CONFIDENTIAL emails between top AFP agents and a senior public servant advising Immigration Minister Kevin Andrews indicate that there was a secret plan to thwart a decision by a magistrate to release then terror suspect Mohamed Haneef on bail. The emails show the AFP was aware of a weekend "contingency" plan to ensure the Indian doctor would remain behind bars by having Mr Andrews revoke his visa under the Migration Act in the event of bail being granted by Brisbane magistrate Jacqui Payne on the following Monday.
This goes back to what I was saying earlier about public confidence in politicians. I don't know a single person - not a single one - who will be surprised by this revelation, or whose opinion of either Kevin Andrews or the Australian Federal Police will change as a result. We know now, after all, that the 'contingency' did arise, and that Andrews did revoke Haneef's visa. In doing so, he was merrily disregarding, constitutionally speaking, the longstanding principle of separation of powers, and functionally speaking, the even longer-standing principle of habeas corpus. Here's a rule of thumb: if you think what you're proposing might contravene the Magna frigging Carta, you ought to consider the possibility that it's a very bad idea.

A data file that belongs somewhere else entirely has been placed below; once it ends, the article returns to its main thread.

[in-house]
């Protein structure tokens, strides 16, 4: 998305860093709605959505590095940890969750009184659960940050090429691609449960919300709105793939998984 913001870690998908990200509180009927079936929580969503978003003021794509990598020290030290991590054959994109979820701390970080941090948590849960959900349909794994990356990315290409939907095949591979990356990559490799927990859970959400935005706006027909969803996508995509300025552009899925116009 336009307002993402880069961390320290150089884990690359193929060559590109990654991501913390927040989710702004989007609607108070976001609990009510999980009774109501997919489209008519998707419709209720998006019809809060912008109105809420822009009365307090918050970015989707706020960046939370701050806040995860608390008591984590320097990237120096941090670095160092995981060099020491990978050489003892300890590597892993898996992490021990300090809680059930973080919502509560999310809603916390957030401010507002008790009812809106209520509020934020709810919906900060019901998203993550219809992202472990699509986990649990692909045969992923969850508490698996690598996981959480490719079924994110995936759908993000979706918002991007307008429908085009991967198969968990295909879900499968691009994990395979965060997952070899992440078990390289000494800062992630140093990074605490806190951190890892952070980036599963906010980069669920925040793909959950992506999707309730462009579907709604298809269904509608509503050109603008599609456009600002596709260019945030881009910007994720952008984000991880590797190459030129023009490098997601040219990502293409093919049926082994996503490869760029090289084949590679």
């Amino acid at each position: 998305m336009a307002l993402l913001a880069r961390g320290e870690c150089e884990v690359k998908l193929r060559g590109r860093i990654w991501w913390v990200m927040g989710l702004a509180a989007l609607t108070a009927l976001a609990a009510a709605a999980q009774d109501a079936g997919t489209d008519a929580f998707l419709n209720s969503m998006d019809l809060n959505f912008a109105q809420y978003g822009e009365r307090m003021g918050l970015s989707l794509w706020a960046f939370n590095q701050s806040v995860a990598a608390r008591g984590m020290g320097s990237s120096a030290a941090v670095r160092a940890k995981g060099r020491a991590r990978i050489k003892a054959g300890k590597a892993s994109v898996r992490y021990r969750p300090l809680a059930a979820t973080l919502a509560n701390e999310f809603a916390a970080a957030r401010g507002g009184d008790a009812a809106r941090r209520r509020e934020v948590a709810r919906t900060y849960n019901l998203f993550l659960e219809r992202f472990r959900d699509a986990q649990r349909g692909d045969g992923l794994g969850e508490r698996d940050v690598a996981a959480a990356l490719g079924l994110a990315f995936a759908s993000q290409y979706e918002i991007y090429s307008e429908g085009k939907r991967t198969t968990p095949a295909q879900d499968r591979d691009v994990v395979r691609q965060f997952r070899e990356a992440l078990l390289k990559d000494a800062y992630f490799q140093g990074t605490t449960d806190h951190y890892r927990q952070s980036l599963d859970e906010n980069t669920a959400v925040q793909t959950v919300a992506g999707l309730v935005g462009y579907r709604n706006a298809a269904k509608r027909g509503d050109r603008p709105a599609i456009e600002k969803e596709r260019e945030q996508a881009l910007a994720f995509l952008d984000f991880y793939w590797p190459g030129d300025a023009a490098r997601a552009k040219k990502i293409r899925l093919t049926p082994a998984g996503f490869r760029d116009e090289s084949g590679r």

Not Kevin the Lesser, though. He's adamant that he and his department acted impeccably throughout the Haneef case. Labor's Tony Burke, who at the time couldn't support Andrews quickly or loudly enough, is calling for a judicial inquiry, presumably one unaffected by political interference. And so the world turns: the outraged among us grow a little more outraged, the minister concerned ducks for cover, and the apathetic continue not knowing or caring. Plus ça change.